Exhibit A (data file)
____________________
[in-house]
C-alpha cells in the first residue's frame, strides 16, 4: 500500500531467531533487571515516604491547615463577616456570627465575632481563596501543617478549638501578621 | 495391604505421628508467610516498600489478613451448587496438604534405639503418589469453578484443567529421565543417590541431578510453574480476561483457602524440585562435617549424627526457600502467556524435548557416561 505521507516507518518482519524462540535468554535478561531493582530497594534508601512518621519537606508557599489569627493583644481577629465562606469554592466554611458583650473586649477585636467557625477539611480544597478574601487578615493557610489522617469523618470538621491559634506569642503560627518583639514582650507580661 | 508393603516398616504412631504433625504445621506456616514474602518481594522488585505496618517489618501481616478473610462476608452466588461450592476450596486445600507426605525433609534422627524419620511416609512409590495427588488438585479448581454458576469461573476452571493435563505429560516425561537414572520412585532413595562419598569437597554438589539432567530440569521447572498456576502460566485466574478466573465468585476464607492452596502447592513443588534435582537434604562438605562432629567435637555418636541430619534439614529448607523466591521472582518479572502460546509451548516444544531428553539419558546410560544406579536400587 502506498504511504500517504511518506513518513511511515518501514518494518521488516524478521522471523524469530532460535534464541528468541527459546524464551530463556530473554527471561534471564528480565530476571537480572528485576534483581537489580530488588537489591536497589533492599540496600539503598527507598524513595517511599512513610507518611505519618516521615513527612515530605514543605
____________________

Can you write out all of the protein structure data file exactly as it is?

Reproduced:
[in-house]
C-alpha cells in the first residue's frame, strides 16, 4: 500500500531467531533487571515516604491547615463577616456570627465575632481563596501543617478549638501578621 | 495391604505421628508467610516498600489478613451448587496438604534405639503418589469453578484443567529421565543417590541431578510453574480476561483457602524440585562435617549424627526457600502467556524435548557416561 505521507516507518518482519524462540535468554535478561531493582530497594534508601512518621519537606508557599489569627493583644481577629465562606469554592466554611458583650473586649477585636467557625477539611480544597478574601487578615493557610489522617469523618470538621491559634506569642503560627518583639514582650507580661 | 508393603516398616504412631504433625504445621506456616514474602518481594522488585505496618517489618501481616478473610462476608452466588461450592476450596486445600507426605525433609534422627524419620511416609512409590495427588488438585479448581454458576469461573476452571493435563505429560516425561537414572520412585532413595562419598569437597554438589539432567530440569521447572498456576502460566485466574478466573465468585476464607492452596502447592513443588534435582537434604562438605562432629567435637555418636541430619534439614529448607523466591521472582518479572502460546509451548516444544531428553539419558546410560544406579536400587 502506498504511504500517504511518506513518513511511515518501514518494518521488516524478521522471523524469530532460535534464541528468541527459546524464551530463556530473554527471561534471564528480565530476571537480572528485576534483581537489580530488588537489591536497589533492599540496600539503598527507598524513595517511599512513610507518611505519618516521615513527612515530605514543605